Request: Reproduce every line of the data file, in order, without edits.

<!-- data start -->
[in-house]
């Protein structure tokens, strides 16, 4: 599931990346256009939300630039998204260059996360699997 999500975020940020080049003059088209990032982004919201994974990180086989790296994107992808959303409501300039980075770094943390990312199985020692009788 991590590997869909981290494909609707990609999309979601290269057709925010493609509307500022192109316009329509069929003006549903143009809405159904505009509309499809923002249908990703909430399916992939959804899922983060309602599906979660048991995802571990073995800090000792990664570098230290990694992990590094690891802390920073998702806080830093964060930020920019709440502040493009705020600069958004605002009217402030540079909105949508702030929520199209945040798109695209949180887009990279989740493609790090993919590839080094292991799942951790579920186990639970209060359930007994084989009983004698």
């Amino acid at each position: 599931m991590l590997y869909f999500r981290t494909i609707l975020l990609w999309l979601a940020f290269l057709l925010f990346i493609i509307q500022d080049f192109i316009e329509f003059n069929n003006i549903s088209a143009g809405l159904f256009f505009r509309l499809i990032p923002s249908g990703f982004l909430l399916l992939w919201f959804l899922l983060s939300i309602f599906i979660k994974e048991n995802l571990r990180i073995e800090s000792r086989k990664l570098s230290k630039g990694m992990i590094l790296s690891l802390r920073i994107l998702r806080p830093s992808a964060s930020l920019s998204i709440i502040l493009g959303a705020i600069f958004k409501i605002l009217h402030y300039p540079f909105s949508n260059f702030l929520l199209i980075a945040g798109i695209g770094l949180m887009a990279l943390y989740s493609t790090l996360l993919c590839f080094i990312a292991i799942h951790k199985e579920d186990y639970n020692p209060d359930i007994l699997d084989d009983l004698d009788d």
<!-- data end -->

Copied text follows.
[in-house]
């Protein structure tokens, strides 16, 4: 599931990346256009939300630039998204260059996360699997 999500975020940020080049003059088209990032982004919201994974990180086989790296994107992808959303409501300039980075770094943390990312199985020692009788 991590590997869909981290494909609707990609999309979601290269057709925010493609509307500022192109316009329509069929003006549903143009809405159904505009509309499809923002249908990703909430399916992939959804899922983060309602599906979660048991995802571990073995800090000792990664570098230290990694992990590094690891802390920073998702806080830093964060930020920019709440502040493009705020600069958004605002009217402030540079909105949508702030929520199209945040798109695209949180887009990279989740493609790090993919590839080094292991799942951790579920186990639970209060359930007994084989009983004698």
């Amino acid at each position: 599931m991590l590997y869909f999500r981290t494909i609707l975020l990609w999309l979601a940020f290269l057709l925010f990346i493609i509307q500022d080049f192109i316009e329509f003059n069929n003006i549903s088209a143009g809405l159904f256009f505009r509309l499809i990032p923002s249908g990703f982004l909430l399916l992939w919201f959804l899922l983060s939300i309602f599906i979660k994974e048991n995802l571990r990180i073995e800090s000792r086989k990664l570098s230290k630039g990694m992990i590094l790296s690891l802390r920073i994107l998702r806080p830093s992808a964060s930020l920019s998204i709440i502040l493009g959303a705020i600069f958004k409501i605002l009217h402030y300039p540079f909105s949508n260059f702030l929520l199209i980075a945040g798109i695209g770094l949180m887009a990279l943390y989740s493609t790090l996360l993919c590839f080094i990312a292991i799942h951790k199985e579920d186990y639970n020692p209060d359930i007994l699997d084989d009983l004698d009788d």